Motherhood is a hard job.
How many globs of peanut butter and jelly have we spread onto crust-less slices of bread? How many socks have we washed and dried and lost? How many miles have we driven to and from school, games, concerts, camps, doctors’ appointments?
We do our jobs with sleep-deprived smiles. We cheer from aluminum bleachers during rain and/or sleet and 95-degree heat waves. We cry along with skinned knees and broken hearts.
We also want to please our children, want to make them feel proud of us, want to make another memory with them.
That’s where I found myself for the past month, trying to withstand Quinn’s big brown eyes as he suggested, then requested, then pleaded with me to run another 5k .
The parents of seniors at our high school traditionally throw a party for the teens immediately after graduation. It’s one last time for them to be together. It’s a safe place for them to have fun. We raise money all spring for gifts, food, music, and cash prizes. The Senior Stampede, our last fundraiser, kicked off our town’s community day this past Saturday.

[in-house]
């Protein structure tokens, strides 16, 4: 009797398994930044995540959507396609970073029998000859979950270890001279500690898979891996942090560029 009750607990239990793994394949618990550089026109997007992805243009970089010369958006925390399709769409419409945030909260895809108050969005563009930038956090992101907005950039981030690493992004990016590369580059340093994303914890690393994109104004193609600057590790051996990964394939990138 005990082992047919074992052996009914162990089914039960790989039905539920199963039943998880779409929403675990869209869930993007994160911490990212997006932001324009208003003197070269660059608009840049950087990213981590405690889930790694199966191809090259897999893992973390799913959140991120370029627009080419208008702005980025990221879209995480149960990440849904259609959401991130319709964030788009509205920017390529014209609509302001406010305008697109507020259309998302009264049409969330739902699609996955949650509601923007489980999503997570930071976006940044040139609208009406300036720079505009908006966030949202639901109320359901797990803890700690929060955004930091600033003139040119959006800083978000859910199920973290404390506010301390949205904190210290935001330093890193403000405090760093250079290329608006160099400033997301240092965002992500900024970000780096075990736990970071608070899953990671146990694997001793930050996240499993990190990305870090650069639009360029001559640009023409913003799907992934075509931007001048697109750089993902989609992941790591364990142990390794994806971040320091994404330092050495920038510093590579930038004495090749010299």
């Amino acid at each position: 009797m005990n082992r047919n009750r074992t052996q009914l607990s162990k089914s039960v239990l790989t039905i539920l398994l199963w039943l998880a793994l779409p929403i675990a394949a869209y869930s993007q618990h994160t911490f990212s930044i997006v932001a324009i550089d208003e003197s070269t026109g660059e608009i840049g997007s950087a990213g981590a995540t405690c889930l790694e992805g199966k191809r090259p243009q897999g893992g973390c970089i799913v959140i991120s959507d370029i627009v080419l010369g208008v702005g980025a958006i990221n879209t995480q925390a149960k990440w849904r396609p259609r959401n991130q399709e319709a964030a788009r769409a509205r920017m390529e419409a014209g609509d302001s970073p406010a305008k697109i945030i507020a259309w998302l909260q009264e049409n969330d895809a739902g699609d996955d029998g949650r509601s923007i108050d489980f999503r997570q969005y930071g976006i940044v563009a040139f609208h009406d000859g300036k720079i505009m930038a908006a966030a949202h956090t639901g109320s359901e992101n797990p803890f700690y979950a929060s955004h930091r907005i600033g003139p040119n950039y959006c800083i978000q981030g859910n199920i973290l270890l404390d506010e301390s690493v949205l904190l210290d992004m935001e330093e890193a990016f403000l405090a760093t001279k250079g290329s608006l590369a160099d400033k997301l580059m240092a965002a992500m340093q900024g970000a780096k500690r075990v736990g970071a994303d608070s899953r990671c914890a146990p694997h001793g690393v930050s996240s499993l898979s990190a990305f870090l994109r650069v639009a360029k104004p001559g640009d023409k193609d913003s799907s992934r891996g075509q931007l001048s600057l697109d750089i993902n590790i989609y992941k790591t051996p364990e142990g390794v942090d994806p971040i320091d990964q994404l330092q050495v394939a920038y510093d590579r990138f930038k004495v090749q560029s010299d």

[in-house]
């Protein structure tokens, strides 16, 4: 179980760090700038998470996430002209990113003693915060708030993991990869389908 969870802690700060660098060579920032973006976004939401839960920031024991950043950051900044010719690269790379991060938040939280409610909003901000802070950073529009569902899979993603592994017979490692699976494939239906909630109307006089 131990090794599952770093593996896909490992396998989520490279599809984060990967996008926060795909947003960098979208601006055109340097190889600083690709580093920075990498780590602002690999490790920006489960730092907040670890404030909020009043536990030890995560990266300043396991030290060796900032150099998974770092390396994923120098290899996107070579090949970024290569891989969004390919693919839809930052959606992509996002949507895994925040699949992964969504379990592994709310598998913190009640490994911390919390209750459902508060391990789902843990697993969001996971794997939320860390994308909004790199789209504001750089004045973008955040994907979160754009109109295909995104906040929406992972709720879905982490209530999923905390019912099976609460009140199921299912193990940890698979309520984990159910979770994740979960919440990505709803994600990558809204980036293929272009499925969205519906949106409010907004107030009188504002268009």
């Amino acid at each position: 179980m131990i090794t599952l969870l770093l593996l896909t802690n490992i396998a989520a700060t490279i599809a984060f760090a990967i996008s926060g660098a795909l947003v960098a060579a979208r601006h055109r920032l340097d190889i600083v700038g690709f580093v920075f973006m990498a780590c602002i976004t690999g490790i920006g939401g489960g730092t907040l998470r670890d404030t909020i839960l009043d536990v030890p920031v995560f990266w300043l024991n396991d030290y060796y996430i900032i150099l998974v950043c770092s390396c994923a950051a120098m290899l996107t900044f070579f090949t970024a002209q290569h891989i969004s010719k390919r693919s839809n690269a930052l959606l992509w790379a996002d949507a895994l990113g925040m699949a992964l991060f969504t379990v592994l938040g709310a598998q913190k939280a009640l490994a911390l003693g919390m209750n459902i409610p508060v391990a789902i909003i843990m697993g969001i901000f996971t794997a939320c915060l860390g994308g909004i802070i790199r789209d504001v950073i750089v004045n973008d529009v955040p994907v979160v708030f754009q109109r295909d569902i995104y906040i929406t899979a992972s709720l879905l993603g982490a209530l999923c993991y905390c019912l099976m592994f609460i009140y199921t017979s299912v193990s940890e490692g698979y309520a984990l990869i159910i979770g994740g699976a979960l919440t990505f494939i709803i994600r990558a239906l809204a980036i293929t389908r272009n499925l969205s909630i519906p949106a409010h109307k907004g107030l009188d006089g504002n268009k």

Although I’ve run three 5ks before because of my children (I have pictures and t-shirts to prove it), and although three booths at the community day needed me to volunteer (with all my mental and physical ability at top capacity, not depleted after thirty-six minutes of pounding my feet), and although I tried to use all three as an excuse not to participate, I capitulated and signed the $25 check that would garner another t-shirt for me.
My nephew, Quinn, and Lane came in first, second, and third for the boys. Hattie won for the girls. I came in at a respectable 50th out of 130-ish runners. FYI, I beat some teenagers, including several football players.
Despite my initial dread, Saturday was a beautiful day to be outside, to be with family. I enjoyed the excitement surrounding the race and the camaraderie of the runners. It’s fun to be part of something like that. Hearing my sons cheer, “Way to go, Mommy! You can do it, Mommy,” as I neared the finish line spurred me on to the end. (Yes, they said, “Mommy’” in front of their principal and buddies.)
As I sat drinking my water and recovering, grateful that I’d accomplished my goal of running the entire 3.1 miles again without intermittent walking, Quinn found me in the crowd and gave me a hug. I said, “I ran that race for you, you know.”
“Yes, and don’t you want to run the Fire Department’s 5k in October?”
I closed my eyes and sighed.